That’s not a bad word in his vocabulary. He regards his late pal Richard Griffiths as a model of contentment, curiosity and ceaseless industry. “I didn’t know many actors who were as consistently working as Richard was,” he says. It has been tough going into rehearsals for The Cripple of Inishmaan not long after Griffiths’s death in March following heart surgery. The actor was like a father to him during the early Potter films, in which he played nasty Uncle Vernon, and was also a big support as his co-star during his rites-of-passage debut in Equus (“I was so nervous before we did that show, he made it all seem far less intimidating”).

Radcliffe wept at the funeral and felt a pang to find himself back in the same rehearsal space they had worked in. But there’s no time for staying in mourning: “He wouldn’t be wanting me to slow down.” Going slow isn’t in Radcliffe’s nature. “Hyper” is how those who know him would describe him, he reckons. We need to catch him live while we can in the gilded Michael Grandage Company season, because following the success of The Woman in Black last year – the highest-grossing British horror film in 20 years, and a crucial post-Potter excursion that showed him facing supernatural threats without a wand or sidekicks to assist him – it’s all systems go. “The weight of expectation is a lot less now that that film has come out and done well,” he admits – but even so, the challenge is to see whether he can achieve the versatility he obviously craves.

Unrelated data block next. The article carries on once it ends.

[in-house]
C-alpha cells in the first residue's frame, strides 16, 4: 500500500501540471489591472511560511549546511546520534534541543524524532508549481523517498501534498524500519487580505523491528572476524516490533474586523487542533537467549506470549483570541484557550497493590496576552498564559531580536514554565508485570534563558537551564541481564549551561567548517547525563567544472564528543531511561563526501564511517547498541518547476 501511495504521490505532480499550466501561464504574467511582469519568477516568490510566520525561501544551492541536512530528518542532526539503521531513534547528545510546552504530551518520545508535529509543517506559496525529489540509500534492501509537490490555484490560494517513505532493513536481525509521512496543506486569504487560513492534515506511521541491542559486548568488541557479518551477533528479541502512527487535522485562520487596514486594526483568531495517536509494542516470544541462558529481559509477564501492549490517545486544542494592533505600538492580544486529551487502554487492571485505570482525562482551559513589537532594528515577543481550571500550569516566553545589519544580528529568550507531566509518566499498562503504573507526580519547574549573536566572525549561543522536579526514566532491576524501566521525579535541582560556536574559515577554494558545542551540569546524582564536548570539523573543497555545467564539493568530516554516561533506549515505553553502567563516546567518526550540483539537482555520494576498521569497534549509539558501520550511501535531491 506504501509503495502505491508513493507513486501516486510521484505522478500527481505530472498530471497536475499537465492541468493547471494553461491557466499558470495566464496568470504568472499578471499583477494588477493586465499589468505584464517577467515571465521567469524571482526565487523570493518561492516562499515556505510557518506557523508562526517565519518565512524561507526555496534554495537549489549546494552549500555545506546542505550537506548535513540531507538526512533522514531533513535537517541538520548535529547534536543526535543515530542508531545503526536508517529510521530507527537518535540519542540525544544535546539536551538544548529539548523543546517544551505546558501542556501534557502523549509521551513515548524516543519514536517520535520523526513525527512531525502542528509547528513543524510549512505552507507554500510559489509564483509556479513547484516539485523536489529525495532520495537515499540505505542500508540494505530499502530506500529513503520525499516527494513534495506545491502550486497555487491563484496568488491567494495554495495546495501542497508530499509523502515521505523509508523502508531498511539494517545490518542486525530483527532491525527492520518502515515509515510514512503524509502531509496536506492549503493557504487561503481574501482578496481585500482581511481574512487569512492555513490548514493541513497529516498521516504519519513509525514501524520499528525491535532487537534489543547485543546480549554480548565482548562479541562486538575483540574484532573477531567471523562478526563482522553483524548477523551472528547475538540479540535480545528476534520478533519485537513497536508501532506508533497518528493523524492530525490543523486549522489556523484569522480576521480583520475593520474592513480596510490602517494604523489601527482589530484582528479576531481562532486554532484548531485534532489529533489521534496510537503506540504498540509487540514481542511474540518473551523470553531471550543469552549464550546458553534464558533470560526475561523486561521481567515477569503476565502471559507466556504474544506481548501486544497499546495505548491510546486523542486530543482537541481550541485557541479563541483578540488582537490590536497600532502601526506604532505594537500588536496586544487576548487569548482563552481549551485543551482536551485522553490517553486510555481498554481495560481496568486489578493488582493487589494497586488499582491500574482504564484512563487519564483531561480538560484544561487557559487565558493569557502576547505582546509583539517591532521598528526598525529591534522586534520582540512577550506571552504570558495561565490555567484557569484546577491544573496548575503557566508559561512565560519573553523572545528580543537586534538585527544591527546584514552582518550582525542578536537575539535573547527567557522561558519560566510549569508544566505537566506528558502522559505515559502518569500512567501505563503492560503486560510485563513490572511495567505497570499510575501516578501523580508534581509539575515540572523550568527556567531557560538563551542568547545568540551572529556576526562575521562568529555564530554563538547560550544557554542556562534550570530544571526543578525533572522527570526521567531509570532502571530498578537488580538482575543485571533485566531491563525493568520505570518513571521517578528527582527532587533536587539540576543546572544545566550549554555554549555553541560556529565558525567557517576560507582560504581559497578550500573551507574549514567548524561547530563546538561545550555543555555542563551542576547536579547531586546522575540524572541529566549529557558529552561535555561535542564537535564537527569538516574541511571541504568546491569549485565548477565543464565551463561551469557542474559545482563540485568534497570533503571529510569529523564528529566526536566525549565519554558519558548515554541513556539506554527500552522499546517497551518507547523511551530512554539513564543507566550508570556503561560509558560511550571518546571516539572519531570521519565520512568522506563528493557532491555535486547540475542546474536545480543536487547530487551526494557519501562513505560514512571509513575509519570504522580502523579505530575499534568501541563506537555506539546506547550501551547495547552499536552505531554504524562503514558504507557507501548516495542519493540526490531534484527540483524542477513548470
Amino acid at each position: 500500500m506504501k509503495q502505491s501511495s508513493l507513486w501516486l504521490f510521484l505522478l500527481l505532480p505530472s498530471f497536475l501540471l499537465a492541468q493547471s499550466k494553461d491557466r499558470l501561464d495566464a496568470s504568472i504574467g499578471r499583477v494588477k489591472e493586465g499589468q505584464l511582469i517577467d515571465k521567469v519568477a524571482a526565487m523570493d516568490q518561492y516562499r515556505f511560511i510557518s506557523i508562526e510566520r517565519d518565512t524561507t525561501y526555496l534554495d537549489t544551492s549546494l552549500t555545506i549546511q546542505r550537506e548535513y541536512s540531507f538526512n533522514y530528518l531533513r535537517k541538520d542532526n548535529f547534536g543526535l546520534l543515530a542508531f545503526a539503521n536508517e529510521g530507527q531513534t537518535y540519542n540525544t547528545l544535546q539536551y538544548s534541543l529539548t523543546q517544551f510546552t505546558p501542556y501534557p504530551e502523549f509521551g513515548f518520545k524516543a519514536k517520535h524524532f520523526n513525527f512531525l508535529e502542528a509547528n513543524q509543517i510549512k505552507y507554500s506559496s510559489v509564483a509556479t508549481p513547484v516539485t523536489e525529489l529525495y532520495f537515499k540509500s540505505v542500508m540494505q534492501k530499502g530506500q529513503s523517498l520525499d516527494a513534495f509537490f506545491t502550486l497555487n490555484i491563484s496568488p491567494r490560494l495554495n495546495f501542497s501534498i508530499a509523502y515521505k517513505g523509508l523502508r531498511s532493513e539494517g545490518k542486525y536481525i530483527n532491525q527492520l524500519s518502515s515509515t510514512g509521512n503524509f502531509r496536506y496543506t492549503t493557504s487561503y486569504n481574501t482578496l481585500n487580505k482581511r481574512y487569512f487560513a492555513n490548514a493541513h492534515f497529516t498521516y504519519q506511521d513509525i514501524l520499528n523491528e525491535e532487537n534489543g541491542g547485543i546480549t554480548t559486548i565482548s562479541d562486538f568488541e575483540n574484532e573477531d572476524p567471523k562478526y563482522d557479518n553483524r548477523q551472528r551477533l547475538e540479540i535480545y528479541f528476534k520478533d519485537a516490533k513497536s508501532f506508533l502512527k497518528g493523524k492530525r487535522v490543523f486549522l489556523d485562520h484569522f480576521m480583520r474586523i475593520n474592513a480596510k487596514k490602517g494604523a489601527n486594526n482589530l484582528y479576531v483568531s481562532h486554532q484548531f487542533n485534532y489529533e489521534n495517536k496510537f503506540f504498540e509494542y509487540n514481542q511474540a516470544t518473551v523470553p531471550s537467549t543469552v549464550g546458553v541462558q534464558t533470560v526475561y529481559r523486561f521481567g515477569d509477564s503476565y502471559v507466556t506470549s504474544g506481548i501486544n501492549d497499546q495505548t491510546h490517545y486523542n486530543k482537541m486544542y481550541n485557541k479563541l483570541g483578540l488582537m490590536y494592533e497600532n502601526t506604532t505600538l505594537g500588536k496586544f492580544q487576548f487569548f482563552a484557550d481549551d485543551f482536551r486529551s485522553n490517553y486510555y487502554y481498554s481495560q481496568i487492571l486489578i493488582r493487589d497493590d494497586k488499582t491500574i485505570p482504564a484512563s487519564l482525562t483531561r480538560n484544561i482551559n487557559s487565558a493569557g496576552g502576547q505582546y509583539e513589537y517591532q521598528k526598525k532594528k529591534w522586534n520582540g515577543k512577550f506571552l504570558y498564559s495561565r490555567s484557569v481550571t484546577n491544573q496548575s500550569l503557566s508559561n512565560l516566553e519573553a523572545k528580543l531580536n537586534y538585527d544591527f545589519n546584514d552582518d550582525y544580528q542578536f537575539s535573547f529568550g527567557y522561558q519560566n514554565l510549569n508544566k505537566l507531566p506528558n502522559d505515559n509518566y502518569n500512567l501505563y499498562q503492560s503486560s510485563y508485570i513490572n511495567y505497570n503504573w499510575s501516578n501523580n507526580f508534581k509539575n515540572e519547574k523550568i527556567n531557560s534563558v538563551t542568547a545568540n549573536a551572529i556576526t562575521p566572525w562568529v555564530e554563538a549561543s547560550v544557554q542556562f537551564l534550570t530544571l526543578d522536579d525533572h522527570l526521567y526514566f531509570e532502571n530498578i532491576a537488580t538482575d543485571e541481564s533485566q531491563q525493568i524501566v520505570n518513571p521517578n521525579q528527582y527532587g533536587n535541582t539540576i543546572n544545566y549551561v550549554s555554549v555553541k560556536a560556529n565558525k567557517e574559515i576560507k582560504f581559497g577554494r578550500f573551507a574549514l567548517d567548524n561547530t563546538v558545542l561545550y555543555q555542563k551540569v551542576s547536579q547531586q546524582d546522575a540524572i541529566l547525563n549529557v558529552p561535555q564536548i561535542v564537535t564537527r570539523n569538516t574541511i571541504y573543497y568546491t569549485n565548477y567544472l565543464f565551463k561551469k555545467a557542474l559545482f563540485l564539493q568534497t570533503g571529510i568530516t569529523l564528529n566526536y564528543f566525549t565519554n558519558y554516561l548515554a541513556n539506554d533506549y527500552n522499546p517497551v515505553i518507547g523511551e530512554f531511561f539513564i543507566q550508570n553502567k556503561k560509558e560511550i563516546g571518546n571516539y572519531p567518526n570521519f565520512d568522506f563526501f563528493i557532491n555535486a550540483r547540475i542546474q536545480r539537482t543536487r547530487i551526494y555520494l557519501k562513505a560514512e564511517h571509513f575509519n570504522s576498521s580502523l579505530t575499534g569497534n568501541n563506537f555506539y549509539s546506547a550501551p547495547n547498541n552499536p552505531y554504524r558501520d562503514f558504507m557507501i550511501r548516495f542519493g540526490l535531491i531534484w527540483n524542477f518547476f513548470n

This year alone, we will see him in an indie romantic comedy, The F Word, from Canadian director Michael Dowse, in which he says, “essentially I play myself – in a fun way – and I didn’t have to get covered in blood or mud”. We can also see him in Horns, a “fantasy thriller” based on a Joe Hill novel by French director Alexandre Aja, in which he stars as a young man accused of the rape and murder of his girlfriend, who wakes to find that he has sprouted special devil horns that allow him to glean people’s inmost secrets. “I don’t think I’ve ever done something bad on screen – and he does some very nasty things to people. It’s a weird, dark movie and I’m thrilled with it.”

He’s equally thrilled with the finished result of Kill Your Darlings, from New York director John Krokidas, in which he plays Allen Ginsberg in 1944 – a point at which the young Ginsberg was discovering his homosexuality, his vocation as a poet and meeting fellow “Beats” William Burroughs and Jack Kerouac.